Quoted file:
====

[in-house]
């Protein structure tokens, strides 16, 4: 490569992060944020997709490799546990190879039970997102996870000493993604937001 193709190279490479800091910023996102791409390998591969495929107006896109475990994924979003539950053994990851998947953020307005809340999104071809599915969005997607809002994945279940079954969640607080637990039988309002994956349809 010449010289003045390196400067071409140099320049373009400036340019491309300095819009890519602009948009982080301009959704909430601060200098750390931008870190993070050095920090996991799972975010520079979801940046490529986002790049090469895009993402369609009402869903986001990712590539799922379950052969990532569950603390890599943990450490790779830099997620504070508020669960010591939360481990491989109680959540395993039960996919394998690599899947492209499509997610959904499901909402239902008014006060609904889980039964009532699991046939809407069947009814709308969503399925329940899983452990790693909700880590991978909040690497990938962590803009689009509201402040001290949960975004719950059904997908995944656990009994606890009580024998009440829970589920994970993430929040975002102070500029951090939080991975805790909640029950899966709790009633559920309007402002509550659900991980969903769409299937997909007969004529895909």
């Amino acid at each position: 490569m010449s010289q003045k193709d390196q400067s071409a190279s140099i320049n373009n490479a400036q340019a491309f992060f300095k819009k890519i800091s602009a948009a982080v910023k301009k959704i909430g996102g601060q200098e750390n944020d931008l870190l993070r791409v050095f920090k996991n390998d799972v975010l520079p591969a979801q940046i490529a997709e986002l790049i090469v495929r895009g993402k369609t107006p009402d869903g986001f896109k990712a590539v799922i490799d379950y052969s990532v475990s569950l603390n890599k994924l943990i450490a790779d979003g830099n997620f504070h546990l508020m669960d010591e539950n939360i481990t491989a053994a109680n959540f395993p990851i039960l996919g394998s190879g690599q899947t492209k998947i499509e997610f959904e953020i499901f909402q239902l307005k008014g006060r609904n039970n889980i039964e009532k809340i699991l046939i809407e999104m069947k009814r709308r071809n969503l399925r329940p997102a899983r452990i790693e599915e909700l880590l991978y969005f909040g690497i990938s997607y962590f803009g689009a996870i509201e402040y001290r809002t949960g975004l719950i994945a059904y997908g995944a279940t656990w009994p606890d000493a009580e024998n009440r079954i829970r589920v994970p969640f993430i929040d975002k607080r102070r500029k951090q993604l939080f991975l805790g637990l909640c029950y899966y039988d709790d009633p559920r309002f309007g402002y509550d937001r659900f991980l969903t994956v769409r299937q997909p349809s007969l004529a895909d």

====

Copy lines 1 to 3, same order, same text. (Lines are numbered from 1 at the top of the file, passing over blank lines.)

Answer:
[in-house]
């Protein structure tokens, strides 16, 4: 490569992060944020997709490799546990190879039970997102996870000493993604937001 193709190279490479800091910023996102791409390998591969495929107006896109475990994924979003539950053994990851998947953020307005809340999104071809599915969005997607809002994945279940079954969640607080637990039988309002994956349809 010449010289003045390196400067071409140099320049373009400036340019491309300095819009890519602009948009982080301009959704909430601060200098750390931008870190993070050095920090996991799972975010520079979801940046490529986002790049090469895009993402369609009402869903986001990712590539799922379950052969990532569950603390890599943990450490790779830099997620504070508020669960010591939360481990491989109680959540395993039960996919394998690599899947492209499509997610959904499901909402239902008014006060609904889980039964009532699991046939809407069947009814709308969503399925329940899983452990790693909700880590991978909040690497990938962590803009689009509201402040001290949960975004719950059904997908995944656990009994606890009580024998009440829970589920994970993430929040975002102070500029951090939080991975805790909640029950899966709790009633559920309007402002509550659900991980969903769409299937997909007969004529895909």
């Amino acid at each position: 490569m010449s010289q003045k193709d390196q400067s071409a190279s140099i320049n373009n490479a400036q340019a491309f992060f300095k819009k890519i800091s602009a948009a982080v910023k301009k959704i909430g996102g601060q200098e750390n944020d931008l870190l993070r791409v050095f920090k996991n390998d799972v975010l520079p591969a979801q940046i490529a997709e986002l790049i090469v495929r895009g993402k369609t107006p009402d869903g986001f896109k990712a590539v799922i490799d379950y052969s990532v475990s569950l603390n890599k994924l943990i450490a790779d979003g830099n997620f504070h546990l508020m669960d010591e539950n939360i481990t491989a053994a109680n959540f395993p990851i039960l996919g394998s190879g690599q899947t492209k998947i499509e997610f959904e953020i499901f909402q239902l307005k008014g006060r609904n039970n889980i039964e009532k809340i699991l046939i809407e999104m069947k009814r709308r071809n969503l399925r329940p997102a899983r452990i790693e599915e909700l880590l991978y969005f909040g690497i990938s997607y962590f803009g689009a996870i509201e402040y001290r809002t949960g975004l719950i994945a059904y997908g995944a279940t656990w009994p606890d000493a009580e024998n009440r079954i829970r589920v994970p969640f993430i929040d975002k607080r102070r500029k951090q993604l939080f991975l805790g637990l909640c029950y899966y039988d709790d009633p559920r309002f309007g402002y509550d937001r659900f991980l969903t994956v769409r299937q997909p349809s007969l004529a895909d």